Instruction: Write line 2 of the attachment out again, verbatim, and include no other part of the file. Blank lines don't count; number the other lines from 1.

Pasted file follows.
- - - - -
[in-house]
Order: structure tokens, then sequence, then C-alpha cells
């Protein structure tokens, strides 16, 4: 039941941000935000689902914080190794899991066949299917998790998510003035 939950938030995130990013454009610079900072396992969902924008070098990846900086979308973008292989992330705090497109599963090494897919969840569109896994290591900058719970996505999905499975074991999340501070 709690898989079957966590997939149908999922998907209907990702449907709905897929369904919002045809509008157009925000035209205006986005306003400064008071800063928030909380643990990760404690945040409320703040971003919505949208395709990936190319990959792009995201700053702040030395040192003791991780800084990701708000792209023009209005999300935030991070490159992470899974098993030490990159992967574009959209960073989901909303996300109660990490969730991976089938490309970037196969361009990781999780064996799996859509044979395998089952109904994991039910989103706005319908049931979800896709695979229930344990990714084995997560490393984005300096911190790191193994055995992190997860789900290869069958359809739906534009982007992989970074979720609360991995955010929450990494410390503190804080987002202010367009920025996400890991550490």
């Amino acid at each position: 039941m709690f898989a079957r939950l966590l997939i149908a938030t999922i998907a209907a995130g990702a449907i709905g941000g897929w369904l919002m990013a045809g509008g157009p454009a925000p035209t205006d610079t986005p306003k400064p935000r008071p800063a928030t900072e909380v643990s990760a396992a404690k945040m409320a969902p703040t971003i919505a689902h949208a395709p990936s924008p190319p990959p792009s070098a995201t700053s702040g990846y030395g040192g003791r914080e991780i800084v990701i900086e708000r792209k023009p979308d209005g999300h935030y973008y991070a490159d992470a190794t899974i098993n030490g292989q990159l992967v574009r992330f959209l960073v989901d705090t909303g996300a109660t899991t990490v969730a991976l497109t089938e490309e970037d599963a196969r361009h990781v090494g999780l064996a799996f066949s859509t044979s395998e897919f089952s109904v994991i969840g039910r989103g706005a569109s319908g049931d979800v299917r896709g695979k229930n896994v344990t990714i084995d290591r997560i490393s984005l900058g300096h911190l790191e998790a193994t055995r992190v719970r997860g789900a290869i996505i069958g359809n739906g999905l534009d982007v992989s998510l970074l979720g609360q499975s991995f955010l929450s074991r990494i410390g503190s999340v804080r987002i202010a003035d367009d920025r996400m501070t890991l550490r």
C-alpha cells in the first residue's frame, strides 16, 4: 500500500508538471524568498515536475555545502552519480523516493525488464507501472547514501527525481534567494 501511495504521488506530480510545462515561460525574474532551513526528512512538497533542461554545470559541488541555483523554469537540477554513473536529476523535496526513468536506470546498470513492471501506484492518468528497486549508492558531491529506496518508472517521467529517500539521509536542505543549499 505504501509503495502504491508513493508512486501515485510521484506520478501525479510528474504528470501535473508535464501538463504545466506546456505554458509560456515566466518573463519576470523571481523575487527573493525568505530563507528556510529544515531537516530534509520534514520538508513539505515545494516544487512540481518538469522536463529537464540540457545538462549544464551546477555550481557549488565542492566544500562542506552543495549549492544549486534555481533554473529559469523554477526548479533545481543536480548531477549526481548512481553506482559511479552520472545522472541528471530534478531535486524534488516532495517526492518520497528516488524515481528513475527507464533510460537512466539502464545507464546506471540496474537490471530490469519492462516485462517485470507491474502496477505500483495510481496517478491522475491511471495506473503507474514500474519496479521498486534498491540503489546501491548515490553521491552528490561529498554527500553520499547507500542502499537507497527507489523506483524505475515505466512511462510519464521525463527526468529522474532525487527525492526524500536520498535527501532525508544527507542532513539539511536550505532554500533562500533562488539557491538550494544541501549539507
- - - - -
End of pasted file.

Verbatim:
Order: structure tokens, then sequence, then C-alpha cells